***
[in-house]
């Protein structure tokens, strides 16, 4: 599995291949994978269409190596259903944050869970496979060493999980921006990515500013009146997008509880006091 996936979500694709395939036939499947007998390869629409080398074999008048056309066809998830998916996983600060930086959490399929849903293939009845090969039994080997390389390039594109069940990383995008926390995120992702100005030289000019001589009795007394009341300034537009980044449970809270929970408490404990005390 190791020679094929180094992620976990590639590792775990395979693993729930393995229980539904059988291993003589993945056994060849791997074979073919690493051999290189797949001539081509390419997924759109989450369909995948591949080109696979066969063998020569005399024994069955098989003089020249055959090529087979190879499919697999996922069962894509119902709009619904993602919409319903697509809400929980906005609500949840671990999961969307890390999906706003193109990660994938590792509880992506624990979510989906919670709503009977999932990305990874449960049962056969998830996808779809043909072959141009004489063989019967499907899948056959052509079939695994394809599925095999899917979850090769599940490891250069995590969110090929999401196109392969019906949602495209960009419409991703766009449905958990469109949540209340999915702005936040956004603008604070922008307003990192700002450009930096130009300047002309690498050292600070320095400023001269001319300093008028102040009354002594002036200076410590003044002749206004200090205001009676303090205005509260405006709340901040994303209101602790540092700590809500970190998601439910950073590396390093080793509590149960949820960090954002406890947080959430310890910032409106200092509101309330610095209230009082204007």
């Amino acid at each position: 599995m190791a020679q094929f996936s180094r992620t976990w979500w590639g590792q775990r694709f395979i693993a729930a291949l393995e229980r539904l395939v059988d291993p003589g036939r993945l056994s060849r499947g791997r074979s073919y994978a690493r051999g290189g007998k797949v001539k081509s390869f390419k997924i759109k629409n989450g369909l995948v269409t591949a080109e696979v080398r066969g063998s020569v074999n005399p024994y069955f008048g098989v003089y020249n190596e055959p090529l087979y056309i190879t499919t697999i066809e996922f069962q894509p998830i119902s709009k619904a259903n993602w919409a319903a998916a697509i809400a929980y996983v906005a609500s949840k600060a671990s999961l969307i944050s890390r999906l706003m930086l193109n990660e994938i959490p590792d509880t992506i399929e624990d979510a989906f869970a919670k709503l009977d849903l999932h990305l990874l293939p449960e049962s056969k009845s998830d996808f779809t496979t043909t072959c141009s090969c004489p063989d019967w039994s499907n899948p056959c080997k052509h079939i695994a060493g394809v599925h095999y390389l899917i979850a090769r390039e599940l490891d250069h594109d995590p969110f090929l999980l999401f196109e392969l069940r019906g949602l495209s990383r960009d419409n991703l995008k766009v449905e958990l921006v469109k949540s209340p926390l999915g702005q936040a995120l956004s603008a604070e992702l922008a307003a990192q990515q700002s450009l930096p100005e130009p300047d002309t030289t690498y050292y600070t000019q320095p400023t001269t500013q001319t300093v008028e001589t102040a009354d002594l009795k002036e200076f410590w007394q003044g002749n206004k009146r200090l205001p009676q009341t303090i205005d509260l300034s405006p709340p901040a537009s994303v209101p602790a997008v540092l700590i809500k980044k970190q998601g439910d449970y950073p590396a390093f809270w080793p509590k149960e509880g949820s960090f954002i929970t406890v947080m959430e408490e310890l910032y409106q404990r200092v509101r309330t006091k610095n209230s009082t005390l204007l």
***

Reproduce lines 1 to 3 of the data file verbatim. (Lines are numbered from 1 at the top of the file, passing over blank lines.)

[in-house]
């Protein structure tokens, strides 16, 4: 599995291949994978269409190596259903944050869970496979060493999980921006990515500013009146997008509880006091 996936979500694709395939036939499947007998390869629409080398074999008048056309066809998830998916996983600060930086959490399929849903293939009845090969039994080997390389390039594109069940990383995008926390995120992702100005030289000019001589009795007394009341300034537009980044449970809270929970408490404990005390 190791020679094929180094992620976990590639590792775990395979693993729930393995229980539904059988291993003589993945056994060849791997074979073919690493051999290189797949001539081509390419997924759109989450369909995948591949080109696979066969063998020569005399024994069955098989003089020249055959090529087979190879499919697999996922069962894509119902709009619904993602919409319903697509809400929980906005609500949840671990999961969307890390999906706003193109990660994938590792509880992506624990979510989906919670709503009977999932990305990874449960049962056969998830996808779809043909072959141009004489063989019967499907899948056959052509079939695994394809599925095999899917979850090769599940490891250069995590969110090929999401196109392969019906949602495209960009419409991703766009449905958990469109949540209340999915702005936040956004603008604070922008307003990192700002450009930096130009300047002309690498050292600070320095400023001269001319300093008028102040009354002594002036200076410590003044002749206004200090205001009676303090205005509260405006709340901040994303209101602790540092700590809500970190998601439910950073590396390093080793509590149960949820960090954002406890947080959430310890910032409106200092509101309330610095209230009082204007």
């Amino acid at each position: 599995m190791a020679q094929f996936s180094r992620t976990w979500w590639g590792q775990r694709f395979i693993a729930a291949l393995e229980r539904l395939v059988d291993p003589g036939r993945l056994s060849r499947g791997r074979s073919y994978a690493r051999g290189g007998k797949v001539k081509s390869f390419k997924i759109k629409n989450g369909l995948v269409t591949a080109e696979v080398r066969g063998s020569v074999n005399p024994y069955f008048g098989v003089y020249n190596e055959p090529l087979y056309i190879t499919t697999i066809e996922f069962q894509p998830i119902s709009k619904a259903n993602w919409a319903a998916a697509i809400a929980y996983v906005a609500s949840k600060a671990s999961l969307i944050s890390r999906l706003m930086l193109n990660e994938i959490p590792d509880t992506i399929e624990d979510a989906f869970a919670k709503l009977d849903l999932h990305l990874l293939p449960e049962s056969k009845s998830d996808f779809t496979t043909t072959c141009s090969c004489p063989d019967w039994s499907n899948p056959c080997k052509h079939i695994a060493g394809v599925h095999y390389l899917i979850a090769r390039e599940l490891d250069h594109d995590p969110f090929l999980l999401f196109e392969l069940r019906g949602l495209s990383r960009d419409n991703l995008k766009v449905e958990l921006v469109k949540s209340p926390l999915g702005q936040a995120l956004s603008a604070e992702l922008a307003a990192q990515q700002s450009l930096p100005e130009p300047d002309t030289t690498y050292y600070t000019q320095p400023t001269t500013q001319t300093v008028e001589t102040a009354d002594l009795k002036e200076f410590w007394q003044g002749n206004k009146r200090l205001p009676q009341t303090i205005d509260l300034s405006p709340p901040a537009s994303v209101p602790a997008v540092l700590i809500k980044k970190q998601g439910d449970y950073p590396a390093f809270w080793p509590k149960e509880g949820s960090f954002i929970t406890v947080m959430e408490e310890l910032y409106q404990r200092v509101r309330t006091k610095n209230s009082t005390l204007l």